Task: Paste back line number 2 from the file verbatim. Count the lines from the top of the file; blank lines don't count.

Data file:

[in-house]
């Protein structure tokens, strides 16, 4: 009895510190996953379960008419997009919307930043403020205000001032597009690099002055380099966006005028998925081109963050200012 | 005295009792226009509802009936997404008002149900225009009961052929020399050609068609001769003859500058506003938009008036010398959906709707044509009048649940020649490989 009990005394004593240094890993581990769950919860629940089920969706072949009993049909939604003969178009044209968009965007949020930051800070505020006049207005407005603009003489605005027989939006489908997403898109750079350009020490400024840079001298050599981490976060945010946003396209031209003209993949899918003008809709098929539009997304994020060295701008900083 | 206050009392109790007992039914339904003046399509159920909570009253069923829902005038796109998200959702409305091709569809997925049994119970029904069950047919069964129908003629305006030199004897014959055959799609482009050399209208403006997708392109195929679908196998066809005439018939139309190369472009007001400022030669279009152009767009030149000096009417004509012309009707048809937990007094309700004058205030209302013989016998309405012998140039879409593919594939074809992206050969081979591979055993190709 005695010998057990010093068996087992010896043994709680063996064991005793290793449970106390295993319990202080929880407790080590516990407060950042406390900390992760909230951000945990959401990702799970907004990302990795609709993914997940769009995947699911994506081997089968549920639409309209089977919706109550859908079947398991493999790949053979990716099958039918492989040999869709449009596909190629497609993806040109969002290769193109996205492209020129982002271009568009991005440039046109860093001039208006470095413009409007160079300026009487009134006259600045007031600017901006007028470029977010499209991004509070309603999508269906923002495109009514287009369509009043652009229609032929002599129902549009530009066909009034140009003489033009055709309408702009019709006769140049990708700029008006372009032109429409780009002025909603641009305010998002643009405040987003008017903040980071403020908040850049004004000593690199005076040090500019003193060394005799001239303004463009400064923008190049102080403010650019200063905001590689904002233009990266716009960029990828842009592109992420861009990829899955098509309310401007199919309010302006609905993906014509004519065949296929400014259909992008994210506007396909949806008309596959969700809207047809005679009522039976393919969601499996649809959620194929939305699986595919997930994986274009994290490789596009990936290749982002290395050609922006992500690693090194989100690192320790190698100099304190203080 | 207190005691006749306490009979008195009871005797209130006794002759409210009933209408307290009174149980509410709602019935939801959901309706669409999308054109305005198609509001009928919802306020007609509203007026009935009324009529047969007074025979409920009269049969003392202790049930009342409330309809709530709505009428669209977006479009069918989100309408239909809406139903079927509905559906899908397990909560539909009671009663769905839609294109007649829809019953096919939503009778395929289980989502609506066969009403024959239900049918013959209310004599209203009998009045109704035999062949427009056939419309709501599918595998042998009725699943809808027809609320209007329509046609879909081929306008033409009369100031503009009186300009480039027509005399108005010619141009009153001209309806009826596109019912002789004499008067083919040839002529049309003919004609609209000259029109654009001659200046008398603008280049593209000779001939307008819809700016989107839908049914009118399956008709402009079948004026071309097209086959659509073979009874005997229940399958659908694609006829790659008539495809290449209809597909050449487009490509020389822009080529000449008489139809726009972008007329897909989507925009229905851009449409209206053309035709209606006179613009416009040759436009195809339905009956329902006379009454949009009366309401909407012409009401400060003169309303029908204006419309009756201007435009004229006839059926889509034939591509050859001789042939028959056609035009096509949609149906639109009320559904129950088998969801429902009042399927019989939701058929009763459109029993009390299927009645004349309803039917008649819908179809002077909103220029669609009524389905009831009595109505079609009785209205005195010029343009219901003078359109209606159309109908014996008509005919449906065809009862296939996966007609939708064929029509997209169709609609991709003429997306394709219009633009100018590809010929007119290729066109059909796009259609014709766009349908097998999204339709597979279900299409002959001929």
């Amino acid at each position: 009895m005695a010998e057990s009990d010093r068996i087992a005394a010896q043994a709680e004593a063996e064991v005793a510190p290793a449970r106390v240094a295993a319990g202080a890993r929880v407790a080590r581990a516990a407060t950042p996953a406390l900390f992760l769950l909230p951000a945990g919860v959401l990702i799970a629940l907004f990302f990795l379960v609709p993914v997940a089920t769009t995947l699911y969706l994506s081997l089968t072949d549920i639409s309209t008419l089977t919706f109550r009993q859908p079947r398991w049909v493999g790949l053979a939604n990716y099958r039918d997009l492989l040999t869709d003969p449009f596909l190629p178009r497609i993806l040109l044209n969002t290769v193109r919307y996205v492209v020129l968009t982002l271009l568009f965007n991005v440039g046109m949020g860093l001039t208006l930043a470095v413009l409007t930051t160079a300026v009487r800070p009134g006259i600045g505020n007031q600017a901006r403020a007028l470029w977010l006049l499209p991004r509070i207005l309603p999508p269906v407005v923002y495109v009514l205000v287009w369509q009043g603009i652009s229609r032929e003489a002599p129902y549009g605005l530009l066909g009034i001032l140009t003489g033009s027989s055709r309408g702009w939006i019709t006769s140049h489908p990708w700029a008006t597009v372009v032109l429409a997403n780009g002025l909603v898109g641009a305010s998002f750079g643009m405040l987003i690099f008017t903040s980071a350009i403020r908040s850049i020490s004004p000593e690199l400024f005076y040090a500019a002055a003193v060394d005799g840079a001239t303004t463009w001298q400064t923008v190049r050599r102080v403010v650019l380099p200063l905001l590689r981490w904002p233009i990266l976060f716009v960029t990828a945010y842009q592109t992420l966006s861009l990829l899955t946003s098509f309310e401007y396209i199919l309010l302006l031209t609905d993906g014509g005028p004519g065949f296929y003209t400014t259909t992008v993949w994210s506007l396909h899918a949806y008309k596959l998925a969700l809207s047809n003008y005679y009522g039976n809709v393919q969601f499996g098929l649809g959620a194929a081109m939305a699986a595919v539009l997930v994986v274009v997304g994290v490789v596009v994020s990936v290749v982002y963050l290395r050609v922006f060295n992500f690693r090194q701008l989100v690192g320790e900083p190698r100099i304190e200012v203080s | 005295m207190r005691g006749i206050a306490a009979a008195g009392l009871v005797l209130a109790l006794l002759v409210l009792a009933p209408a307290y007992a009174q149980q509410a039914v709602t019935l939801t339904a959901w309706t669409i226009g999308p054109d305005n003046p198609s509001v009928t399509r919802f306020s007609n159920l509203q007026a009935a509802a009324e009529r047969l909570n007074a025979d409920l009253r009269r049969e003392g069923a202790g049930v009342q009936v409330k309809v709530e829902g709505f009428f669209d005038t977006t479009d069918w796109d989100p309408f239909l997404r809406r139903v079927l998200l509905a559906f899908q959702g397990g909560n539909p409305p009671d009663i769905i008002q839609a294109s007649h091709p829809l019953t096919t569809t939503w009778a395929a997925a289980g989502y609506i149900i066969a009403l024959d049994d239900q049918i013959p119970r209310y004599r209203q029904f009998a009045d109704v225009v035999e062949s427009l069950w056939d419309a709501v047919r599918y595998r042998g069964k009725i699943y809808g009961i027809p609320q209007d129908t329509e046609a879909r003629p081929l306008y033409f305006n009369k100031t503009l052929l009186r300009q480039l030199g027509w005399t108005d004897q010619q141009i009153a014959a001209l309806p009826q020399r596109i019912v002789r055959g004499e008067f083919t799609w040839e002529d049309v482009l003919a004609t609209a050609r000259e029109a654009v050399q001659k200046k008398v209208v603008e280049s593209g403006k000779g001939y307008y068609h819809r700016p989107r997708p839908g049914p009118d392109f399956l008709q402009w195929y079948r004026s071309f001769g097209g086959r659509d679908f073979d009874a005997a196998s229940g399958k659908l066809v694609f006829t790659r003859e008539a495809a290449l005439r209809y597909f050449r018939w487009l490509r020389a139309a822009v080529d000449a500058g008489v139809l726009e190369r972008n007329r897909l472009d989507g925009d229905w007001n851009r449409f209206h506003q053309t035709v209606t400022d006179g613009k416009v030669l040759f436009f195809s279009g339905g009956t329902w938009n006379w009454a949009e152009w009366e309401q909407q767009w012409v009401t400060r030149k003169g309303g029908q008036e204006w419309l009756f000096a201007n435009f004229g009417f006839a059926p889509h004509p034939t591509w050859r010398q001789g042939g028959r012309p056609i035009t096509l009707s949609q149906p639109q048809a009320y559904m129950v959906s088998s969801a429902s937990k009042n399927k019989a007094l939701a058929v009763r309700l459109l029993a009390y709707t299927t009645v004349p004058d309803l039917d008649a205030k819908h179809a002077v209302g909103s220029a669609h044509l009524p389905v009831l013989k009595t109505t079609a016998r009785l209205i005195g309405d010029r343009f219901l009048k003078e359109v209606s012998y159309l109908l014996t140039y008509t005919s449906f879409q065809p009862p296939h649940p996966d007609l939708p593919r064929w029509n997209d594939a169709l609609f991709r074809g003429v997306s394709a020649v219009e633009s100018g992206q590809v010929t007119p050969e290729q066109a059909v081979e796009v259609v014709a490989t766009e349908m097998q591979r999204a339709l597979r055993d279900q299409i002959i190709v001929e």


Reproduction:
């Protein structure tokens, strides 16, 4: 009895510190996953379960008419997009919307930043403020205000001032597009690099002055380099966006005028998925081109963050200012 | 005295009792226009509802009936997404008002149900225009009961052929020399050609068609001769003859500058506003938009008036010398959906709707044509009048649940020649490989 009990005394004593240094890993581990769950919860629940089920969706072949009993049909939604003969178009044209968009965007949020930051800070505020006049207005407005603009003489605005027989939006489908997403898109750079350009020490400024840079001298050599981490976060945010946003396209031209003209993949899918003008809709098929539009997304994020060295701008900083 | 206050009392109790007992039914339904003046399509159920909570009253069923829902005038796109998200959702409305091709569809997925049994119970029904069950047919069964129908003629305006030199004897014959055959799609482009050399209208403006997708392109195929679908196998066809005439018939139309190369472009007001400022030669279009152009767009030149000096009417004509012309009707048809937990007094309700004058205030209302013989016998309405012998140039879409593919594939074809992206050969081979591979055993190709 005695010998057990010093068996087992010896043994709680063996064991005793290793449970106390295993319990202080929880407790080590516990407060950042406390900390992760909230951000945990959401990702799970907004990302990795609709993914997940769009995947699911994506081997089968549920639409309209089977919706109550859908079947398991493999790949053979990716099958039918492989040999869709449009596909190629497609993806040109969002290769193109996205492209020129982002271009568009991005440039046109860093001039208006470095413009409007160079300026009487009134006259600045007031600017901006007028470029977010499209991004509070309603999508269906923002495109009514287009369509009043652009229609032929002599129902549009530009066909009034140009003489033009055709309408702009019709006769140049990708700029008006372009032109429409780009002025909603641009305010998002643009405040987003008017903040980071403020908040850049004004000593690199005076040090500019003193060394005799001239303004463009400064923008190049102080403010650019200063905001590689904002233009990266716009960029990828842009592109992420861009990829899955098509309310401007199919309010302006609905993906014509004519065949296929400014259909992008994210506007396909949806008309596959969700809207047809005679009522039976393919969601499996649809959620194929939305699986595919997930994986274009994290490789596009990936290749982002290395050609922006992500690693090194989100690192320790190698100099304190203080 | 207190005691006749306490009979008195009871005797209130006794002759409210009933209408307290009174149980509410709602019935939801959901309706669409999308054109305005198609509001009928919802306020007609509203007026009935009324009529047969007074025979409920009269049969003392202790049930009342409330309809709530709505009428669209977006479009069918989100309408239909809406139903079927509905559906899908397990909560539909009671009663769905839609294109007649829809019953096919939503009778395929289980989502609506066969009403024959239900049918013959209310004599209203009998009045109704035999062949427009056939419309709501599918595998042998009725699943809808027809609320209007329509046609879909081929306008033409009369100031503009009186300009480039027509005399108005010619141009009153001209309806009826596109019912002789004499008067083919040839002529049309003919004609609209000259029109654009001659200046008398603008280049593209000779001939307008819809700016989107839908049914009118399956008709402009079948004026071309097209086959659509073979009874005997229940399958659908694609006829790659008539495809290449209809597909050449487009490509020389822009080529000449008489139809726009972008007329897909989507925009229905851009449409209206053309035709209606006179613009416009040759436009195809339905009956329902006379009454949009009366309401909407012409009401400060003169309303029908204006419309009756201007435009004229006839059926889509034939591509050859001789042939028959056609035009096509949609149906639109009320559904129950088998969801429902009042399927019989939701058929009763459109029993009390299927009645004349309803039917008649819908179809002077909103220029669609009524389905009831009595109505079609009785209205005195010029343009219901003078359109209606159309109908014996008509005919449906065809009862296939996966007609939708064929029509997209169709609609991709003429997306394709219009633009100018590809010929007119290729066109059909796009259609014709766009349908097998999204339709597979279900299409002959001929």